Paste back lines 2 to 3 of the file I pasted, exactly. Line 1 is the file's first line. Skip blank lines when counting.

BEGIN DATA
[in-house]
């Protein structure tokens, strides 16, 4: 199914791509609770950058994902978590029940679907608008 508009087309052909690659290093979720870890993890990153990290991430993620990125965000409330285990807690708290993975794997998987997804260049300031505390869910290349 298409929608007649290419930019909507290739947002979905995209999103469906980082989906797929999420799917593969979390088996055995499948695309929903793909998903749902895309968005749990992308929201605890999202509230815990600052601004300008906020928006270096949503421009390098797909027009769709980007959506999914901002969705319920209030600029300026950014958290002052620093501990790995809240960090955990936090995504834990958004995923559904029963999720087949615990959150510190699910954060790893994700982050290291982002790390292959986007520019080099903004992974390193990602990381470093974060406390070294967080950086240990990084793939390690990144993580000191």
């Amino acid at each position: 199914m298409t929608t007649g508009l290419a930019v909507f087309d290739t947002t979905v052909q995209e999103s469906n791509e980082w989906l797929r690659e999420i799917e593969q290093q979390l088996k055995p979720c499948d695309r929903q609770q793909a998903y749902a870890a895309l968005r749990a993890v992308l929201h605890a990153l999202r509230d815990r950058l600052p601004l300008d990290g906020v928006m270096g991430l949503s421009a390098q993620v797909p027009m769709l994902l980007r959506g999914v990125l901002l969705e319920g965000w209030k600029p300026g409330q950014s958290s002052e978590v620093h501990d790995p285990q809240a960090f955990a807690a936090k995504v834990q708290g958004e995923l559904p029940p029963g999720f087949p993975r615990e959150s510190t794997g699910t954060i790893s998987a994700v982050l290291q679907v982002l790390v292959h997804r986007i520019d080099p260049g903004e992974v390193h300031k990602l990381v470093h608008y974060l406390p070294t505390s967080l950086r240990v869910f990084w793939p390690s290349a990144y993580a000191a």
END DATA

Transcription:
């Protein structure tokens, strides 16, 4: 199914791509609770950058994902978590029940679907608008 508009087309052909690659290093979720870890993890990153990290991430993620990125965000409330285990807690708290993975794997998987997804260049300031505390869910290349 298409929608007649290419930019909507290739947002979905995209999103469906980082989906797929999420799917593969979390088996055995499948695309929903793909998903749902895309968005749990992308929201605890999202509230815990600052601004300008906020928006270096949503421009390098797909027009769709980007959506999914901002969705319920209030600029300026950014958290002052620093501990790995809240960090955990936090995504834990958004995923559904029963999720087949615990959150510190699910954060790893994700982050290291982002790390292959986007520019080099903004992974390193990602990381470093974060406390070294967080950086240990990084793939390690990144993580000191």
């Amino acid at each position: 199914m298409t929608t007649g508009l290419a930019v909507f087309d290739t947002t979905v052909q995209e999103s469906n791509e980082w989906l797929r690659e999420i799917e593969q290093q979390l088996k055995p979720c499948d695309r929903q609770q793909a998903y749902a870890a895309l968005r749990a993890v992308l929201h605890a990153l999202r509230d815990r950058l600052p601004l300008d990290g906020v928006m270096g991430l949503s421009a390098q993620v797909p027009m769709l994902l980007r959506g999914v990125l901002l969705e319920g965000w209030k600029p300026g409330q950014s958290s002052e978590v620093h501990d790995p285990q809240a960090f955990a807690a936090k995504v834990q708290g958004e995923l559904p029940p029963g999720f087949p993975r615990e959150s510190t794997g699910t954060i790893s998987a994700v982050l290291q679907v982002l790390v292959h997804r986007i520019d080099p260049g903004e992974v390193h300031k990602l990381v470093h608008y974060l406390p070294t505390s967080l950086r240990v869910f990084w793939p390690s290349a990144y993580a000191a």